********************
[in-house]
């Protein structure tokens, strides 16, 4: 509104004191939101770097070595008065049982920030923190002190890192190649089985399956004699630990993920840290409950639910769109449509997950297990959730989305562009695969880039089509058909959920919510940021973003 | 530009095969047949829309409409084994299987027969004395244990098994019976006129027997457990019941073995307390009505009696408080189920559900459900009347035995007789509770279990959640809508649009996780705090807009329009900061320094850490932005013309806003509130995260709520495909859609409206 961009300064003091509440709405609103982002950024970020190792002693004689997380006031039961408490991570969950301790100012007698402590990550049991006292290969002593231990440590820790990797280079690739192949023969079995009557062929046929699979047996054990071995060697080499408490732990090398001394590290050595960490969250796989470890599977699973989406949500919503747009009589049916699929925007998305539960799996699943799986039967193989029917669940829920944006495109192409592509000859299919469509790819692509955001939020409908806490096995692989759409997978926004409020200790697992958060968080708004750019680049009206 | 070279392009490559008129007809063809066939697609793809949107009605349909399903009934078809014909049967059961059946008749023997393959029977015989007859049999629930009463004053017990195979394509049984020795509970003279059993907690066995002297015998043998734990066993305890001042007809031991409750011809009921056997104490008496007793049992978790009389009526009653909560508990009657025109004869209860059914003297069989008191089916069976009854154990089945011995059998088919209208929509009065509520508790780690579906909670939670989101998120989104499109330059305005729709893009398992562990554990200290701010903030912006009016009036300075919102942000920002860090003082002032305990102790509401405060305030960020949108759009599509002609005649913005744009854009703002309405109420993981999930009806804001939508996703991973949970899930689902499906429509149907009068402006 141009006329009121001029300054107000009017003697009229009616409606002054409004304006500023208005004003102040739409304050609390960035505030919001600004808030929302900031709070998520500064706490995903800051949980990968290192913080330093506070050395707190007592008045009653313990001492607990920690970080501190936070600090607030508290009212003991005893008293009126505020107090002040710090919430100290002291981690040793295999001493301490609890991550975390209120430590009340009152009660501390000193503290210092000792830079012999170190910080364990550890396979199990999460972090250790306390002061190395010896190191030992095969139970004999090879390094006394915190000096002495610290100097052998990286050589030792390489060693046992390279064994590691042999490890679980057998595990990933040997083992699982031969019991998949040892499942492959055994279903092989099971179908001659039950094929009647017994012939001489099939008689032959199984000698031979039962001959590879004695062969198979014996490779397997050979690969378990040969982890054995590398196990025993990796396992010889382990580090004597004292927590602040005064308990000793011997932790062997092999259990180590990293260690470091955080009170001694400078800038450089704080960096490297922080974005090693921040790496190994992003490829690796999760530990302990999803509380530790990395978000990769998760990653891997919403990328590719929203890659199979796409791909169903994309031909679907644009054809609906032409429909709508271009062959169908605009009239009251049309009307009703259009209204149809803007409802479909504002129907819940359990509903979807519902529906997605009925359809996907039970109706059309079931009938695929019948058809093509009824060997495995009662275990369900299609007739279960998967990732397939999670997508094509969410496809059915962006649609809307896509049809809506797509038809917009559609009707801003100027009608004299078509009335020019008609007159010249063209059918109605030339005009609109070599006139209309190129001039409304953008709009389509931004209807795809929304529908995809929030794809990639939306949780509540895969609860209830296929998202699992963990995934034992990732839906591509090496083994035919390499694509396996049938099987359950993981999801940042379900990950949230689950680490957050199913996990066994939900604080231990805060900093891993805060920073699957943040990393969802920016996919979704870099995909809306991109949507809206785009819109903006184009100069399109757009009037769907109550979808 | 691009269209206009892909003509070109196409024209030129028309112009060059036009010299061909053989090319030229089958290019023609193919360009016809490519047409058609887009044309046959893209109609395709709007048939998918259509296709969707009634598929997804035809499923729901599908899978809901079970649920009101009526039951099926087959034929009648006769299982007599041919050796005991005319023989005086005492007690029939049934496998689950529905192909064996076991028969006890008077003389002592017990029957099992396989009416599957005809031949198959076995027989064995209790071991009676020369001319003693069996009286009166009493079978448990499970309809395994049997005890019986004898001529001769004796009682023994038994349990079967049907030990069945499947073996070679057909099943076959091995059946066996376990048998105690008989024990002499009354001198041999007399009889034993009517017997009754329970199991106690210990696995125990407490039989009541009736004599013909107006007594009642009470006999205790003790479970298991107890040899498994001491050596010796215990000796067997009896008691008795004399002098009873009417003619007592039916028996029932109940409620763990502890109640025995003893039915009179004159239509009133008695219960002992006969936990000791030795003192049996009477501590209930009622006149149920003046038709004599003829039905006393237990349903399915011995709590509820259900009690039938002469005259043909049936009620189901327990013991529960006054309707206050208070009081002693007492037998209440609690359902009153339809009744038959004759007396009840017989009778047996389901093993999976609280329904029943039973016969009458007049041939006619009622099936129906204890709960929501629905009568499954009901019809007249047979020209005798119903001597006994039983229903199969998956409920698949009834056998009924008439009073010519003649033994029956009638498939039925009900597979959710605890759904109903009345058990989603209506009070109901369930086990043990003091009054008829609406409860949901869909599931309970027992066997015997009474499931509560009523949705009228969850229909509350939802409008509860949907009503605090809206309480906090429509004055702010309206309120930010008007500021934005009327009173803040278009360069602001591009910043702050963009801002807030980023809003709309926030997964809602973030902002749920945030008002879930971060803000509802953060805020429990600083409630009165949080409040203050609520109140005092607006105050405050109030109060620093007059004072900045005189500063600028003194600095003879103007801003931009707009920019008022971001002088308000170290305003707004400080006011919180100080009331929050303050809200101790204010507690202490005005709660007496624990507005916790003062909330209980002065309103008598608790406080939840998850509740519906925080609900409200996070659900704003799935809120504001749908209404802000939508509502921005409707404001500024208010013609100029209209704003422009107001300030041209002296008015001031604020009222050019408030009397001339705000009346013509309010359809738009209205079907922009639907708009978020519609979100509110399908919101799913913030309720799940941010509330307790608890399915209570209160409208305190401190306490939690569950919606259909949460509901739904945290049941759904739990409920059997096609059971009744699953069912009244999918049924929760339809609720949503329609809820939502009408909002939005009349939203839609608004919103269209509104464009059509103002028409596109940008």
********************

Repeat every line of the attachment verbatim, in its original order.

[in-house]
């Protein structure tokens, strides 16, 4: 509104004191939101770097070595008065049982920030923190002190890192190649089985399956004699630990993920840290409950639910769109449509997950297990959730989305562009695969880039089509058909959920919510940021973003 | 530009095969047949829309409409084994299987027969004395244990098994019976006129027997457990019941073995307390009505009696408080189920559900459900009347035995007789509770279990959640809508649009996780705090807009329009900061320094850490932005013309806003509130995260709520495909859609409206 961009300064003091509440709405609103982002950024970020190792002693004689997380006031039961408490991570969950301790100012007698402590990550049991006292290969002593231990440590820790990797280079690739192949023969079995009557062929046929699979047996054990071995060697080499408490732990090398001394590290050595960490969250796989470890599977699973989406949500919503747009009589049916699929925007998305539960799996699943799986039967193989029917669940829920944006495109192409592509000859299919469509790819692509955001939020409908806490096995692989759409997978926004409020200790697992958060968080708004750019680049009206 | 070279392009490559008129007809063809066939697609793809949107009605349909399903009934078809014909049967059961059946008749023997393959029977015989007859049999629930009463004053017990195979394509049984020795509970003279059993907690066995002297015998043998734990066993305890001042007809031991409750011809009921056997104490008496007793049992978790009389009526009653909560508990009657025109004869209860059914003297069989008191089916069976009854154990089945011995059998088919209208929509009065509520508790780690579906909670939670989101998120989104499109330059305005729709893009398992562990554990200290701010903030912006009016009036300075919102942000920002860090003082002032305990102790509401405060305030960020949108759009599509002609005649913005744009854009703002309405109420993981999930009806804001939508996703991973949970899930689902499906429509149907009068402006 141009006329009121001029300054107000009017003697009229009616409606002054409004304006500023208005004003102040739409304050609390960035505030919001600004808030929302900031709070998520500064706490995903800051949980990968290192913080330093506070050395707190007592008045009653313990001492607990920690970080501190936070600090607030508290009212003991005893008293009126505020107090002040710090919430100290002291981690040793295999001493301490609890991550975390209120430590009340009152009660501390000193503290210092000792830079012999170190910080364990550890396979199990999460972090250790306390002061190395010896190191030992095969139970004999090879390094006394915190000096002495610290100097052998990286050589030792390489060693046992390279064994590691042999490890679980057998595990990933040997083992699982031969019991998949040892499942492959055994279903092989099971179908001659039950094929009647017994012939001489099939008689032959199984000698031979039962001959590879004695062969198979014996490779397997050979690969378990040969982890054995590398196990025993990796396992010889382990580090004597004292927590602040005064308990000793011997932790062997092999259990180590990293260690470091955080009170001694400078800038450089704080960096490297922080974005090693921040790496190994992003490829690796999760530990302990999803509380530790990395978000990769998760990653891997919403990328590719929203890659199979796409791909169903994309031909679907644009054809609906032409429909709508271009062959169908605009009239009251049309009307009703259009209204149809803007409802479909504002129907819940359990509903979807519902529906997605009925359809996907039970109706059309079931009938695929019948058809093509009824060997495995009662275990369900299609007739279960998967990732397939999670997508094509969410496809059915962006649609809307896509049809809506797509038809917009559609009707801003100027009608004299078509009335020019008609007159010249063209059918109605030339005009609109070599006139209309190129001039409304953008709009389509931004209807795809929304529908995809929030794809990639939306949780509540895969609860209830296929998202699992963990995934034992990732839906591509090496083994035919390499694509396996049938099987359950993981999801940042379900990950949230689950680490957050199913996990066994939900604080231990805060900093891993805060920073699957943040990393969802920016996919979704870099995909809306991109949507809206785009819109903006184009100069399109757009009037769907109550979808 | 691009269209206009892909003509070109196409024209030129028309112009060059036009010299061909053989090319030229089958290019023609193919360009016809490519047409058609887009044309046959893209109609395709709007048939998918259509296709969707009634598929997804035809499923729901599908899978809901079970649920009101009526039951099926087959034929009648006769299982007599041919050796005991005319023989005086005492007690029939049934496998689950529905192909064996076991028969006890008077003389002592017990029957099992396989009416599957005809031949198959076995027989064995209790071991009676020369001319003693069996009286009166009493079978448990499970309809395994049997005890019986004898001529001769004796009682023994038994349990079967049907030990069945499947073996070679057909099943076959091995059946066996376990048998105690008989024990002499009354001198041999007399009889034993009517017997009754329970199991106690210990696995125990407490039989009541009736004599013909107006007594009642009470006999205790003790479970298991107890040899498994001491050596010796215990000796067997009896008691008795004399002098009873009417003619007592039916028996029932109940409620763990502890109640025995003893039915009179004159239509009133008695219960002992006969936990000791030795003192049996009477501590209930009622006149149920003046038709004599003829039905006393237990349903399915011995709590509820259900009690039938002469005259043909049936009620189901327990013991529960006054309707206050208070009081002693007492037998209440609690359902009153339809009744038959004759007396009840017989009778047996389901093993999976609280329904029943039973016969009458007049041939006619009622099936129906204890709960929501629905009568499954009901019809007249047979020209005798119903001597006994039983229903199969998956409920698949009834056998009924008439009073010519003649033994029956009638498939039925009900597979959710605890759904109903009345058990989603209506009070109901369930086990043990003091009054008829609406409860949901869909599931309970027992066997015997009474499931509560009523949705009228969850229909509350939802409008509860949907009503605090809206309480906090429509004055702010309206309120930010008007500021934005009327009173803040278009360069602001591009910043702050963009801002807030980023809003709309926030997964809602973030902002749920945030008002879930971060803000509802953060805020429990600083409630009165949080409040203050609520109140005092607006105050405050109030109060620093007059004072900045005189500063600028003194600095003879103007801003931009707009920019008022971001002088308000170290305003707004400080006011919180100080009331929050303050809200101790204010507690202490005005709660007496624990507005916790003062909330209980002065309103008598608790406080939840998850509740519906925080609900409200996070659900704003799935809120504001749908209404802000939508509502921005409707404001500024208010013609100029209209704003422009107001300030041209002296008015001031604020009222050019408030009397001339705000009346013509309010359809738009209205079907922009639907708009978020519609979100509110399908919101799913913030309720799940941010509330307790608890399915209570209160409208305190401190306490939690569950919606259909949460509901739904945290049941759904739990409920059997096609059971009744699953069912009244999918049924929760339809609720949503329609809820939502009408909002939005009349939203839609608004919103269209509104464009059509103002028409596109940008």